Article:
For many, the beauty of blockchain is its immutable nature: blockchain networks are created and upheld through distributed networks; therefore, in order to change something about a blockchain, at least 50 percent of the computers that uphold the network would have to consent (or be compromised, in some cases.)
However, the face that governance happens in a decentralized manner on blockchain networks can also mean that changes are, at times, happen slowly; because there isn’t just one small group of individuals making decisions about the future of a network from the top down, it can take time to gather support, for example, to changes in a network’s protocol.
In some cases, this is why major technical issues have remained alive and well on blockchain networks for years, ultimately having major influences on a network’s destiny: for example, on the Bitcoin network, a lack of consensus over how transaction speeds should be improved has caused BTC to fill a role as a sort of ‘digital gold’ rather than a digital cash.
On the Ethereum network, these issues have manifested in other ways: while transaction speed may not be much of a concern on Ethereum as it is on Bitcoin, there has been quite a bit of chatter about another aspect of Ethereum’s protocol: the ability to manually set transaction fees.
What kinds of problems does this cause? And can Ethereum’s governance system efficiently implement a mechanism that will stop the problem from taking place in the future?
In June, an Ethereum users $5.2 million in fees on two ETH transactions–the reasons are unclear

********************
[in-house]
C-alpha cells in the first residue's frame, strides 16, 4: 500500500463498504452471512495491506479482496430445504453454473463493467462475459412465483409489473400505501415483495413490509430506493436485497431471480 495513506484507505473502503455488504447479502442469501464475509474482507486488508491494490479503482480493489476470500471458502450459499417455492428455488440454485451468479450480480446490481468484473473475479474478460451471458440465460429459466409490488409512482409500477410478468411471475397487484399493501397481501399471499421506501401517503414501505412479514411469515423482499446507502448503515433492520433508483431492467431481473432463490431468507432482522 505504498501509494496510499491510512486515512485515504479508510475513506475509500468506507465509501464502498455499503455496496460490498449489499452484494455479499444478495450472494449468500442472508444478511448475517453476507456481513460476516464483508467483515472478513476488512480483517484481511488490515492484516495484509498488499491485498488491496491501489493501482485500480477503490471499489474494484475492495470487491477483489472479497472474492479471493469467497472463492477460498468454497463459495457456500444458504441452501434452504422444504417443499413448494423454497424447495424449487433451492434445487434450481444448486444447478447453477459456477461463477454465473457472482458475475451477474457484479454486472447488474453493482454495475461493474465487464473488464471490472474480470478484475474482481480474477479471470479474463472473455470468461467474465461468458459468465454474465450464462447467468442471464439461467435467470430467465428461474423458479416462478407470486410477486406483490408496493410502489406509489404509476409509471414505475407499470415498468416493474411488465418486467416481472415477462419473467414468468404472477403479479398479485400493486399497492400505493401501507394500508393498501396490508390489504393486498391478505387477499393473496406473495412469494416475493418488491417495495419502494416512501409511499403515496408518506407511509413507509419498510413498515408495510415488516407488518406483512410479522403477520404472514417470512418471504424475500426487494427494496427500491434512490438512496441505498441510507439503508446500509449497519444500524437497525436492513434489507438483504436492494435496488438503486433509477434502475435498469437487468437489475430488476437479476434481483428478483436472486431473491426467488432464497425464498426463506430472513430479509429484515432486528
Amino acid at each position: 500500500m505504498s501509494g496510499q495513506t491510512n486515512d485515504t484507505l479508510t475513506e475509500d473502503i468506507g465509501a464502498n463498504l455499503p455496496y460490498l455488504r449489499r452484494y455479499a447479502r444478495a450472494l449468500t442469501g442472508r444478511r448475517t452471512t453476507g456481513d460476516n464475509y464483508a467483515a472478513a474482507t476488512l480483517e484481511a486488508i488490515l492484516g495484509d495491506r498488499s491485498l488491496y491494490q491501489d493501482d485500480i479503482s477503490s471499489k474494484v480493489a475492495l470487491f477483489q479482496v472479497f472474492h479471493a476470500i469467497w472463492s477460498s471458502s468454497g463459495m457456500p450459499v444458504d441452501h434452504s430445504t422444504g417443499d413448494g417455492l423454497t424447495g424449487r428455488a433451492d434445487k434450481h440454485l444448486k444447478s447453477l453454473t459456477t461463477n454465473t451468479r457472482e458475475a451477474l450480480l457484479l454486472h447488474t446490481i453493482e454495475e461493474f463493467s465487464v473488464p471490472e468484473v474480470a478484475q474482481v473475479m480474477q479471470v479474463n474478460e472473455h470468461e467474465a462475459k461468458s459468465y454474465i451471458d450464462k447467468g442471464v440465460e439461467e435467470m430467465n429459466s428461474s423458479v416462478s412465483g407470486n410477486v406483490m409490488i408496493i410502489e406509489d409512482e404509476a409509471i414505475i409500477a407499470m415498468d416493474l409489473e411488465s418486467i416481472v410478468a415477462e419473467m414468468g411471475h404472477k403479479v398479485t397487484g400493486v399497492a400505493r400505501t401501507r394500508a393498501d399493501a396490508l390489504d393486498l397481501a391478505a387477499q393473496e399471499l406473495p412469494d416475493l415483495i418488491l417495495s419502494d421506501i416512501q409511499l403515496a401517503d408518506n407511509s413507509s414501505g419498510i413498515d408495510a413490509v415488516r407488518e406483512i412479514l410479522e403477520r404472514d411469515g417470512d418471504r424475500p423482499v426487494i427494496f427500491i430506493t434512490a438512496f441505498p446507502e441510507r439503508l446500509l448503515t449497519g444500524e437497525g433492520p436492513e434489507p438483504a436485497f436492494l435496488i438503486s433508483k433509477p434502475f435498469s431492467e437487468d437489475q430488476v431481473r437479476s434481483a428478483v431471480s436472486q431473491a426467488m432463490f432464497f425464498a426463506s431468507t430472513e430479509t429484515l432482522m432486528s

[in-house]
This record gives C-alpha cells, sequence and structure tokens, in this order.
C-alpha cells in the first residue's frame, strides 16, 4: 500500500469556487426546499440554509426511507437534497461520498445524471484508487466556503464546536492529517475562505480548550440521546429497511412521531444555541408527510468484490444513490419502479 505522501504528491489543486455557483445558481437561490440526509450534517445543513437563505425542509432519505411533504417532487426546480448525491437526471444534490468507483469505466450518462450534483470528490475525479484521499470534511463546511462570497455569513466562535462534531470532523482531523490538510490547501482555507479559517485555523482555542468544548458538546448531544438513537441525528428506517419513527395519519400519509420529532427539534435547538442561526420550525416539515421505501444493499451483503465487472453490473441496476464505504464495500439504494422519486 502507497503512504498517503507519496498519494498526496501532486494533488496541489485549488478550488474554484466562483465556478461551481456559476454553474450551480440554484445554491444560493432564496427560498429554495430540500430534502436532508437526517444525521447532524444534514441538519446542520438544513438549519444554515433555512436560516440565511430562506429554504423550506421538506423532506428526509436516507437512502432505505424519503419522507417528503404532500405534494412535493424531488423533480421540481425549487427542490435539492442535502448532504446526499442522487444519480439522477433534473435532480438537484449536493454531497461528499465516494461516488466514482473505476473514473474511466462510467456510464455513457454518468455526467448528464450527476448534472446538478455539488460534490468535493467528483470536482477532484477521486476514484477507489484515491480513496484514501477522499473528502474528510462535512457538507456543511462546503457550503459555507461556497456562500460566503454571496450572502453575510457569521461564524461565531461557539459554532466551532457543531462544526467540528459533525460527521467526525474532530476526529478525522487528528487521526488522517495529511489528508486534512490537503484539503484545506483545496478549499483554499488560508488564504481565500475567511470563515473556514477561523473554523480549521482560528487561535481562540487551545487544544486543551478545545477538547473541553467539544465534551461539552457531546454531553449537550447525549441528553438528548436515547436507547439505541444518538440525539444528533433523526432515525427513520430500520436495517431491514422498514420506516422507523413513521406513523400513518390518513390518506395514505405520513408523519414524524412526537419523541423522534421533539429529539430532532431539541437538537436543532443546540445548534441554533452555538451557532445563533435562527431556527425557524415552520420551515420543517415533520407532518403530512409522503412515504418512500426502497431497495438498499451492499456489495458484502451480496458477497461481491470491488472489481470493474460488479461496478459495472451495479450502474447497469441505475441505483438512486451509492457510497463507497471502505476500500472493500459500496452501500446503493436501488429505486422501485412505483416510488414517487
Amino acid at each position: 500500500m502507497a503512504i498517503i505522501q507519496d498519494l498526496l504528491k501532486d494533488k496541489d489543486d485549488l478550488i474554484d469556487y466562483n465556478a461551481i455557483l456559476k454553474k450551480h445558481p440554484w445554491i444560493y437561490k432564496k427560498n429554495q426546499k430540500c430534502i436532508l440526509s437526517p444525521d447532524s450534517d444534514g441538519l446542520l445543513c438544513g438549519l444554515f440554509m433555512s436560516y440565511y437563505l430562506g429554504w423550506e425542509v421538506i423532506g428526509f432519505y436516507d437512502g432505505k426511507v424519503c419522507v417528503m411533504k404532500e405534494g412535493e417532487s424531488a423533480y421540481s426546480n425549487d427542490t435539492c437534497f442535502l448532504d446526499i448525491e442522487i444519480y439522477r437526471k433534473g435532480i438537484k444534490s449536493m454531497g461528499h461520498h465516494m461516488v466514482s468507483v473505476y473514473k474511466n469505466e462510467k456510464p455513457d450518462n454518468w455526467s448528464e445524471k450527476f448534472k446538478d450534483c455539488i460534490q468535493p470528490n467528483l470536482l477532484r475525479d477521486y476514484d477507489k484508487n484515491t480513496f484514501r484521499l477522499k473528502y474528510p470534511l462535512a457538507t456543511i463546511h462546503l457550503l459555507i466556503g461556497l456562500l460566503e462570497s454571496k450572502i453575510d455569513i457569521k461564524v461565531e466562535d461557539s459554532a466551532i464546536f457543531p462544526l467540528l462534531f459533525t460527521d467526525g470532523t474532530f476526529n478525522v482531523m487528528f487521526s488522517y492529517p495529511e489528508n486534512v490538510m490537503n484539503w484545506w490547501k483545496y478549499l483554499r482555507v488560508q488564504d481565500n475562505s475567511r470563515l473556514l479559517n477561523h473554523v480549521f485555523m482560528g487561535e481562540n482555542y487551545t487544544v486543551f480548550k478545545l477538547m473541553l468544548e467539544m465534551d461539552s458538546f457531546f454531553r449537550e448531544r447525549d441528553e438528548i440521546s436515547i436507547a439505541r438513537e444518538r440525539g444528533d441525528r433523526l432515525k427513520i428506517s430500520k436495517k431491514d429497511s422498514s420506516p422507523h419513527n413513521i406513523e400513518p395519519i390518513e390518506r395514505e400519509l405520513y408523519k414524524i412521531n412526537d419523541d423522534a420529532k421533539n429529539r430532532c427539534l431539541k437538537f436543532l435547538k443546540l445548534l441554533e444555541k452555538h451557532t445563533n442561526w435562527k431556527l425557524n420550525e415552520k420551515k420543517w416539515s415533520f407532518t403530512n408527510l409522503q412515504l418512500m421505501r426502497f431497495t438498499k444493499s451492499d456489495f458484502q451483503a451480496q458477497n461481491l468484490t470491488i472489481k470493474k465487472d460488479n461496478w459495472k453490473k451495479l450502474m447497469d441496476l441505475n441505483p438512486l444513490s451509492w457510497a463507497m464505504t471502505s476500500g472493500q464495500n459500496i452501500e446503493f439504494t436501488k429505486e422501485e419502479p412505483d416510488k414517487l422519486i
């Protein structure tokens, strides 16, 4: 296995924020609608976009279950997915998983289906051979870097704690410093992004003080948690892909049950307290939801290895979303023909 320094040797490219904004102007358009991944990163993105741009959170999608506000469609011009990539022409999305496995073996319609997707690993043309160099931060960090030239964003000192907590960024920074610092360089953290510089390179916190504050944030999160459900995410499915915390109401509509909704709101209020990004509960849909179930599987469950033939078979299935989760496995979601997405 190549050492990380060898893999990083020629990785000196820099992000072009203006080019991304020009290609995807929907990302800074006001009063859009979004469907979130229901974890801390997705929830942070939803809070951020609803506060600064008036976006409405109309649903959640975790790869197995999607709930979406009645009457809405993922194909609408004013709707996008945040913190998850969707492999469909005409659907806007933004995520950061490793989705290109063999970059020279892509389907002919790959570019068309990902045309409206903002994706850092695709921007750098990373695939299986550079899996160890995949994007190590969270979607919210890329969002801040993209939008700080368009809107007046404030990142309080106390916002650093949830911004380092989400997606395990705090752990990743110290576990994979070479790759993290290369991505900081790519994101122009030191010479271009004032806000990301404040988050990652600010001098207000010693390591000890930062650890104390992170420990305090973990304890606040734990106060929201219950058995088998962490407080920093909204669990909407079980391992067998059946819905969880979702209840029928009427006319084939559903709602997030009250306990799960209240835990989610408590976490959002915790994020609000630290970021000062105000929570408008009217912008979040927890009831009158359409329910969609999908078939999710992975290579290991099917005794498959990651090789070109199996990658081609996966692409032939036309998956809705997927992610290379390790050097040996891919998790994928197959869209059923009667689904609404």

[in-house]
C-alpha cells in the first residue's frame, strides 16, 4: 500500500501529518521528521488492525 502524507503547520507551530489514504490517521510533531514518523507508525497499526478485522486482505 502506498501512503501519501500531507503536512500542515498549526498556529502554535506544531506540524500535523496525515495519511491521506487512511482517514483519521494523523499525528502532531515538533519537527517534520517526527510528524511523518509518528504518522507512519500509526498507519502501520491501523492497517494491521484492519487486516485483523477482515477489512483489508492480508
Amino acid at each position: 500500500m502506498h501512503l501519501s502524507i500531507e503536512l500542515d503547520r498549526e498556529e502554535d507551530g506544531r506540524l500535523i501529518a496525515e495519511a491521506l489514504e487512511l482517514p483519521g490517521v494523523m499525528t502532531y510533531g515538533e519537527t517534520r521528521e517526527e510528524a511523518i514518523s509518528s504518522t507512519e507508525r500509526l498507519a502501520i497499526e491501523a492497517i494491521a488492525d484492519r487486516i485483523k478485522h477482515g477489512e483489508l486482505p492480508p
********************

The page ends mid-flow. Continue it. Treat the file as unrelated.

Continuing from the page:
Transaction fees on the Ethereum network are referred to as “gas”, which is Priced in sub-units of the cryptocurrency ether, known as ‘gwei’. Users can manually set the price of gas on each transaction.
The ability to manually set transaction fees was included in the Ethereum protocol as a way for users to be able to have a higher degree of control over the speed of their transactions. However, this can go awry.
In June, when an Ethereum user paid a $2,600,000 fee to send just $130 worth of ETH; the fee was worth roughly 2,000,000% more than the transaction itself.
The next day, the same user paid the same amount of fees on a transaction worth $86,400.
(To be clear, many Bitcoin wallets also allow transaction senders to manually set their fees; as such, there have been incidents on the Bitcoin network in which, for example, a transaction sender paid a $137,081.31 fee on a transaction that amounted to $5.)
However, regarding the most recent Ethereum incident–it was later theorized that the massive fees may have either been accidental or the result of a malfunction in the users’ digital wallet; others theorized that the massive fees could have been an attempt at money laundering or some other kind of foul play.
The mining pools that receive the fees are working toward solutions
The transaction fees…